The Report focuses on people with disabilities who need communication supports or who have complex and multiple support needs and who have come in contact with the criminal justice system. Negative assumptions and attitudes, coupled with a lack of support services and minimal provision of adjustments, often means that people with disabilities are viewed as not credible, not capable of giving evidence or unable to participate in legal proceedings. As a result many are left without effective access to justice. The Report proposes that in light of the substantial challenges that exist, each jurisdiction in Australia should develop an holistic, over-arching response to these issues through a Disability Justice Strategy. The Disability Justice Strategy should address a core set of principles and include fundamental actions that are concerned with appropriate communications, early intervention and diversion, increased service capacity, effective training, enhanced accountability and monitoring, and better policies and frameworks.
National list of programs and services
The Australian Human Rights Commission developed an interim national list of programs and services that assist people with disability in the criminal justice system.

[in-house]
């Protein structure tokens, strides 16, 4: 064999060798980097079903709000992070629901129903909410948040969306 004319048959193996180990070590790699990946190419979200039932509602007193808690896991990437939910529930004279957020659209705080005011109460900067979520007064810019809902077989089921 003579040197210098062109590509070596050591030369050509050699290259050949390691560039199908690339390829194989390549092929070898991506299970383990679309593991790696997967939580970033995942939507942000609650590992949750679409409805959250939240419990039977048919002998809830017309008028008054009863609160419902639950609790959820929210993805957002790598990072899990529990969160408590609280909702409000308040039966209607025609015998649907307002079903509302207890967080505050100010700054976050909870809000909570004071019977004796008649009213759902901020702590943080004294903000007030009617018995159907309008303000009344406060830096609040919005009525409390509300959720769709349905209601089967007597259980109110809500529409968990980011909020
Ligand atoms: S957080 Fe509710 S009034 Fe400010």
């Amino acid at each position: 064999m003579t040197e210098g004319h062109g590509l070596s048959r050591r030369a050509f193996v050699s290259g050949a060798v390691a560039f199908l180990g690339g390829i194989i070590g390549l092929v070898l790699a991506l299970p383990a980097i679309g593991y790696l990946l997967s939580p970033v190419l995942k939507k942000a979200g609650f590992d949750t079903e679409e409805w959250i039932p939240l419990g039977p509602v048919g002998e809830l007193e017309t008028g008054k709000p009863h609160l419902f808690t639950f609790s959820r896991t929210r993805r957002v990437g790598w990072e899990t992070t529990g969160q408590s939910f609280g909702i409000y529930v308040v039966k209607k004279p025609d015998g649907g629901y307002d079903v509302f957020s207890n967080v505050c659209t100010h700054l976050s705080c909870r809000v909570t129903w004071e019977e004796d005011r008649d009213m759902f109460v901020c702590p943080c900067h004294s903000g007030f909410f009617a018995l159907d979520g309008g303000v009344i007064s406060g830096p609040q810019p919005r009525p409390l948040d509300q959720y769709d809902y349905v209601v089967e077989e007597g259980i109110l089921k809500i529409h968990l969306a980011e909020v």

The list of services can be found here.
For more information
- News story - Commission calls for all states and territories to introduce disability justice strategy
- Issues Paper
- Easy English version of Issues Paper (PDF), Easy English version of Issues Paper (Word)
- Audio recording of Issues Paper
- DLA Piper Background Paper
- University of New South Wales and PricewaterhouseCoopers paper on People with mental health disorders and cognitive impairment in the criminal justice system: Cost-benefit analysis of early support and diversion
The Australian Human Rights Commission acknowledges the generous contribution of DLA Piper in providing pro bono support in accompanying the Commission during their consultations and compiling a background paper on access to justice for people with disability.
The Commission would also like to thank the University of New South Wales for its support in hosting the Commission’s Access to Justice Roundtable in April 2013. We would also like to thank Professor Eileen Baldry and John Walsh AM of PricewaterhouseCoopers for undertaking a cost-benefit analysis of early support and diversion.